Climate, Culture, Change: Inuit and Western Dialogues with a Warming North
There is no denying the unique vantage point of Timothy Leduc’s new book, Climate, Culture, Change: Inuit and Western Dialogues with a Warming North. Your first clue is right there in the subtitle: that’s dialogues with, not about, Canada’s northern ecology.
The thesis of this book is that the Arctic is not a region to be studied at an objective remove, or subjected to policy decisions and industrial developments designed to protect southern notions of economic development and sovereignty, but a being who demands of us a relationship that is both ethical and spiritual. That being, in the language of those who have lived there the longest, goes by the name Sila, as the shaman Najagneq told anthropologist Knud Rasmussen in 1924:
Sila [is] a strong spirit, the upholder of the universe, of the weather, in fact all life on Earth – so mighty that his speech to man comes not through ordinary words, but through storms, snowfall, rain showers, the sea, through all the forces that man fears, or through sunshine, calm seas or small, innocent children.
This is, as you may have guessed by now, a deeply unorthodox book. Its many lessons are folded into a story Leduc recounts about the Western climate researcher George Wenzel and an incident that took place while on a three-day hunt with an Inuit companion from Baffin Island. The two men came across a polar bear that acted in a strange manner when it emerged from its den. Wenzel was intrigued by the fact that his Inuit companion spent three hours studying the bear’s behaviour, as if it was a piece of changing, and increasingly uncertain, polar bear activity across the North.
Because the world around us is beginning to act in non-ordinary ways, Leduc infers from this story that human beings of diverse backgrounds need to come together to talk through the ramifications of what is happening. And, before responding to Sila’s changes, our first move might actually consist of bearing witness and recalibrating our own worldviews.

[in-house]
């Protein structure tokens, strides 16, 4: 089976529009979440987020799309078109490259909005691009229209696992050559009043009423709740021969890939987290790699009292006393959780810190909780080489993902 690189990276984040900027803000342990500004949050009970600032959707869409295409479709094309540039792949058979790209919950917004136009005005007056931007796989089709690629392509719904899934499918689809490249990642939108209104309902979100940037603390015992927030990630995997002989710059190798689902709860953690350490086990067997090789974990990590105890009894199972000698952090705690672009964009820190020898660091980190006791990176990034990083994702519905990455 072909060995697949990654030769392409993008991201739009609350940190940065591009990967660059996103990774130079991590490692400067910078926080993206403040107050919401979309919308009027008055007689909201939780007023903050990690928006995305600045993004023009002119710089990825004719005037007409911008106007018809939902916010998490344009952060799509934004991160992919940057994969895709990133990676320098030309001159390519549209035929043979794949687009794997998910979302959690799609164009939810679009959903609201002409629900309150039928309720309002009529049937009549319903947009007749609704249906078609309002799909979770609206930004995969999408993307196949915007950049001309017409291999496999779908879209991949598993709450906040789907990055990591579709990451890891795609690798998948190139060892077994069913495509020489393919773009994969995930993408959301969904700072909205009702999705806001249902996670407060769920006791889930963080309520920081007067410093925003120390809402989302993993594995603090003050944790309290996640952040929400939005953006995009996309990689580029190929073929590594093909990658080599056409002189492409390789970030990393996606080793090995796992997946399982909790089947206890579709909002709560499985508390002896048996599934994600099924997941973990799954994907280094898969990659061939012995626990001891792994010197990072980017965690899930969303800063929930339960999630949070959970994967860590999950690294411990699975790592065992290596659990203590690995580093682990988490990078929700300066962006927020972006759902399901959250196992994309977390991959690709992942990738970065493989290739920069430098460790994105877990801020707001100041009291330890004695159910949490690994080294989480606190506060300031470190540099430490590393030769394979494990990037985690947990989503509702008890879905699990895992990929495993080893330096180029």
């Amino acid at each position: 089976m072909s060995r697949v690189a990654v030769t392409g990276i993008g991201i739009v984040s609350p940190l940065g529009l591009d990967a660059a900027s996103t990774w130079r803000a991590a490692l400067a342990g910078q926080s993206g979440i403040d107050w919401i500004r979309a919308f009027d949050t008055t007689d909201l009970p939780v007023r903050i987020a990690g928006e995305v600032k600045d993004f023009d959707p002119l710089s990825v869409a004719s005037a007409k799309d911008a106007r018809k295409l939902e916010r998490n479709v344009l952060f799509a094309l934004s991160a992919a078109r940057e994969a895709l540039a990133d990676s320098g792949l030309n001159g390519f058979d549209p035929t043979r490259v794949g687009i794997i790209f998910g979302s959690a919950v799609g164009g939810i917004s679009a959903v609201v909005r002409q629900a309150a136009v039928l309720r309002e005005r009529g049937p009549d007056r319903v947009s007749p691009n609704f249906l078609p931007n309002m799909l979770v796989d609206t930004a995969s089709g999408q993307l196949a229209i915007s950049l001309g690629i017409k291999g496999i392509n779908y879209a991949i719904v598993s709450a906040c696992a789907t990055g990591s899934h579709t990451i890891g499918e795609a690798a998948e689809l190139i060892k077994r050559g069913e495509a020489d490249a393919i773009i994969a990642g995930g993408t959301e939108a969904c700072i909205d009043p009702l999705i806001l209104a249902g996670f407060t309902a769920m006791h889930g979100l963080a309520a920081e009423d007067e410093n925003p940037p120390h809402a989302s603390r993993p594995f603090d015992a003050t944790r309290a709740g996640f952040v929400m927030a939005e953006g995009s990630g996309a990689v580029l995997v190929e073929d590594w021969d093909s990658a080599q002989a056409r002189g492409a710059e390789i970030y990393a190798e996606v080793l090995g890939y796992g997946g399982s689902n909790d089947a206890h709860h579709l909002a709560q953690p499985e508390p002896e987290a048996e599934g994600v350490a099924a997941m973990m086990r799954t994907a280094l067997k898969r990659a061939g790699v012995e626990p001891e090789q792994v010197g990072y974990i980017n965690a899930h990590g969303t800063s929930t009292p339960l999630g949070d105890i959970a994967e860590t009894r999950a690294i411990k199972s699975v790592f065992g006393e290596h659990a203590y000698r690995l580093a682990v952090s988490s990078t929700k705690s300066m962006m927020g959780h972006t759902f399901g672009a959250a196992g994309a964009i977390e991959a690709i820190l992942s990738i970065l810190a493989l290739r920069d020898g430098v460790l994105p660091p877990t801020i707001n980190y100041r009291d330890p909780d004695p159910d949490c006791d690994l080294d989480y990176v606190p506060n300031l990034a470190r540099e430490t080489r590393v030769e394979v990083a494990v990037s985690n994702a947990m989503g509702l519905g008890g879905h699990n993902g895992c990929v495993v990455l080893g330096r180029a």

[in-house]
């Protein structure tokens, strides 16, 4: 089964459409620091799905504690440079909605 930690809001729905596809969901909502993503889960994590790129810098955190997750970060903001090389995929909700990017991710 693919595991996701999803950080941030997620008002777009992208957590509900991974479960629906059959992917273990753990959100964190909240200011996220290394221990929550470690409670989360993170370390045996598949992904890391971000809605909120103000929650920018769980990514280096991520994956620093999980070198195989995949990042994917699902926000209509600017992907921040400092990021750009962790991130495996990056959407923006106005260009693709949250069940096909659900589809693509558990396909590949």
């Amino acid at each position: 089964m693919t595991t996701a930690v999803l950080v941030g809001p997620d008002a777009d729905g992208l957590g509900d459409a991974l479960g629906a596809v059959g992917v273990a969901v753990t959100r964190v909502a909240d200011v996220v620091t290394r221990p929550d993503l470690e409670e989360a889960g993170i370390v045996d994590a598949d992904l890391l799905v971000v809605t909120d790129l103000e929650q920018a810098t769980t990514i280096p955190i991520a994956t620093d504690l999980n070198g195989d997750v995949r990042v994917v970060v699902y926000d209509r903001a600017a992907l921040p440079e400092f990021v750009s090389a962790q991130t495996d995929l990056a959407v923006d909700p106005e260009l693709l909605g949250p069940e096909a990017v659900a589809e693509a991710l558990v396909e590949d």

Leduc sees climate change as an occasion for new thinking, and – in one of the book’s many mythic turns – the basis for an initiation back into the old-world idea of the Earth as full of agency and active powers. He implores us to take Inuit cultural authorities at their word: that Sila is not a metaphor, but an entity whose existence has been confirmed through a non-Western- epistemology as rigorous as our own. He proposes that even if we reject such ideas, our consumerist behaviour still contributes towards one half of a dialogue with the North – albeit a dysfunctional one.
Ultimately, this book has less to do with the Inuit with whom Leduc himself conversed than it has to do with how we need to change the ways in which we think. Leduc’s radical, to-the-root rethinking and reframing of the climate crisis is uncompromising and exhilarating.
This is also a difficult book, written in an academic language that in places may frustrate the intelligent beginner. Hopefully, he will address this in the future because his work aspires to an important place in the ecosystem of environmental ideas. A contract professor in York University’s Faculty of Environmental Studies, Leduc is one of the only intellectual decendents of a whole generation of ecological philosophers – the likes of Vine Deloria Jr., George Sessions, Paul Shepard, Gary Snyder, and, in a Canadian context, John Livingston and Neil Evernden. Their critiques do away with light tinkering around the edges of the modern industrial paradigm in order to challenge its ground-floor assumptions about reality and the place of human beings in it. How come Leduc is one of the few left to hold the ground?
The take-home message of this book is this: Finding our way through the climate crisis will involve a lot more than negotiating where to plant wind turbines, or remembering to take the blue box out to the curb. We arrive at Sila’s historic challenge dragging a lot of baggage with us, much of it inherited from Enlightenment thought patterns. We’ve been conditioned on so many levels to see the Earth as a set of resources, subject to human management and manipulation. The idea of the North as a living being – Leduc’s main point – may simply not make sense within the assumptions we live by. In other words, even if there is a way out of the climate crisis, will we recognize it?
Climate, Culture, Change, Timothy Leduc, Ottawa: Univeristy of Ottawa Press, 2011, 288 pages
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